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Open / Shut

Updated: Jul 31, 2022

Lent 4A: 1 Sam. 16:1-13; Ps. 23; Eph. 5:8-14; John 9:1-41

The Rev. Cameron Partridge

March 22, 2020

Open us, O God. Disturb our distortions, renew our vision. Amen.

Remember Advent? Doesn’t it seem ages ago when we were waiting for the coming of the Christ, born into fragile humanity, bringing hope and promise into our uncertainty? And remember in particular the seven Great O Antiphons which organized our extended, seven-week observance of the season? Gathered from a variety of scriptural passages and put into sequence as far back as the sixth century C. E., the O Antiphons pronounce the holy names of the Messiah.[1] One of them, O Key of David, is expressed through this prayer: “O Key of David and scepter of the House of Israel; you open and no one can shut; you shut and no one can open:[2] Come and lead the prisoners from the prison house, those who dwell in darkness and the shadow of death.” This is Christ the holy key who liberates those trapped in prison walls, who shuts down hatred and condemns oppression, who leads us out of the shadows of suffering and death, the one in whose name we create communities of open embrace. The key’s combination of power and compassion, expressed through the contrasting, seemingly opposite actions of opening and shutting, popped into my mind as I considered the readings assigned for this morning, particularly our passage from the Gospel of John (9:1-41). “I came into this world for judgment so that those who do not see may see, and those who do see may become blind,” Jesus declares to some very uncomfortable religious authorities toward the end of our gospel passage (Jn 9:39). It’s an unsettling message for a confusing, anxiety-producing moment. What do we see and what remains invisible to us? How do we see in new ways? What might we need to unsee?

In the ninth chapter of John’s Gospel we hear a healing story of a man who had been born without sight. The actual healing takes place quickly, and the story could be much shorter than it is. That would have been the case if the physical healing was its main point. But the central action revolves around the perception of what Jesus has done and how his action impacts the systemic context in which he and the healed man are located. It is this impact, the complex reverberations, that John invites us to observe—to view what the people around Jesus and the healed man can see, and what they cannot. Jesus’ disciples, seeing the man by the side of the road, ask, “who sinned? This man or his parents?” (Jn 9:2) There had to be a reason for someone to have been born without sight in this worldview, and it had to be a negative reason. But Jesus reframes the situation: this person was born to embody God’s glory. He is here to bring all that he is to his vocation as a child of God. He could have fulfilled that vocation while remaining as he was, without physical sight. But as life would have it, Jesus had something else in mind. I’m thinking it was probably a good thing the man couldn’t see what the homemade mud looked like before Jesus smeared it on his face, although I’m imagining hearing the spitting was perhaps nauseating enough. After he had done what Jesus asked, washing in the pool of Siloam and returning with new sight, the communal reactions begin. Multiple times this man is then asked who had healed him and how. None of it made sense to the religious authorities of his context. The reactions suggest that this man in a healed state was much more disturbing to this community than his earlier state of physical and social marginality. The now-sighted man answers repeated questions with as much clarity as he can while also expressing a strong sense of mystery and humility. “The man called Jesus made mud,” he says, sounding almost childlike. “I went and washed and received my sight” (Jn 9:11). His humility and forthrightness come through when he says, “I do not know whether he is a sinner. One thing I do know, that though I was blind, now I see” (Jn 9:25). A bit later he pushes back against distrustful authorities with outraged audacity, “Here is an astonishing thing!” the man says. “You do not know where he comes from, and yet he opened my eyes” (Jn 9:30). All of them needed to open their eyes. Yet in response to the man’s clarity, the authorities refuse to change their worldview, only willing to classify him as a sinner embodying some sort of lifelong punishment. They could not abide his splinter in their collective brain. And so they drove him out.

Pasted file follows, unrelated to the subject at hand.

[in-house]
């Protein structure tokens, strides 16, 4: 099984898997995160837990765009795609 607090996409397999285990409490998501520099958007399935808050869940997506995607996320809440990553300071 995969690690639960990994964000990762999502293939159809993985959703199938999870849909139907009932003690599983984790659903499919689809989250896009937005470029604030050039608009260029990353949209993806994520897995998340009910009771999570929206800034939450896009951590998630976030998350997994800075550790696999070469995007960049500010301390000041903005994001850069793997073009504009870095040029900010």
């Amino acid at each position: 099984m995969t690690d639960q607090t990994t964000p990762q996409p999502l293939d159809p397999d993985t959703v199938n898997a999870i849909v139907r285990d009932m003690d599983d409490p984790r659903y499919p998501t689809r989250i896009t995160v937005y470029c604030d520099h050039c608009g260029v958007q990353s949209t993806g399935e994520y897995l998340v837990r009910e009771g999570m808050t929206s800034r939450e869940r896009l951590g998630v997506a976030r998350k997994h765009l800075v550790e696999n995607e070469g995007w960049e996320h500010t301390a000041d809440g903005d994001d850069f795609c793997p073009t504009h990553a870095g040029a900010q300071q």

This sequence of questions leading up to the man’s final marginalization make it clear that Jesus is doing more than healing and opening in this story, more than embracing sight. Jesus is highlighting the reality that there are some ways that we order and make sense of the world that we actually need to unsee, to disorganize. He is using a physical ability or disability, blindness, as a metaphor in all of this, which is not an uncomplicated thing to do in light of the lived reality of blindness that people we know and love—including in our own community, in fact—experience. I am aware that such references to blindness have been critiqued by disability theologians for how disabilities are either re-stigmatized or instrumentalized rather than recognized in such stories. At the same time, what intrigues me here is how Jesus describes and even embraces states of unseeing in this story. What does he mean by the statement, “I came into this world for judgment… so that those who do see may become blind” (9:39)? He isn’t talking about physically blinding anyone. He’s speaking of deep-seated views, assumptions about the workings of the world, about why things happen the way they do. He is especially interested in undermining the confidence of anyone who believes they know more than they actually do. “Surely we are not blind, are we?” the religious authorities respond to Jesus’ statement. In their defensive wondering they essentially perform their limitation, their guilt (Jn 9:40). No one with a physical impairment somehow “deserves” that, Jesus says very clearly. But those who believe that they see more than they do, who are certain they know why proverbial bad things happen to good people-- such folk are in fact guilty. Guilty of hubris. “Now that you say, ‘We see,’ your sin remains,” Jesus declared (Jn 9:41). This is a form of occluded vision that Jesus roundly rejects. Yet in the same breath, he also embraces a form of refused sight. He affirms vision that is ignorant of barriers. Christ the holy key comes to open and shut, to clear our vision and to close our eyes. He calls us to see our world, our communities, our neighborhood, our families and friends, to recognize danger and spotlight hope. He urges us to close our eyes, to refuse false assumptions, to undercut over-confident views of the world that ignore or dehumanize, that look through people considered unimportant, invisible, or untouchable.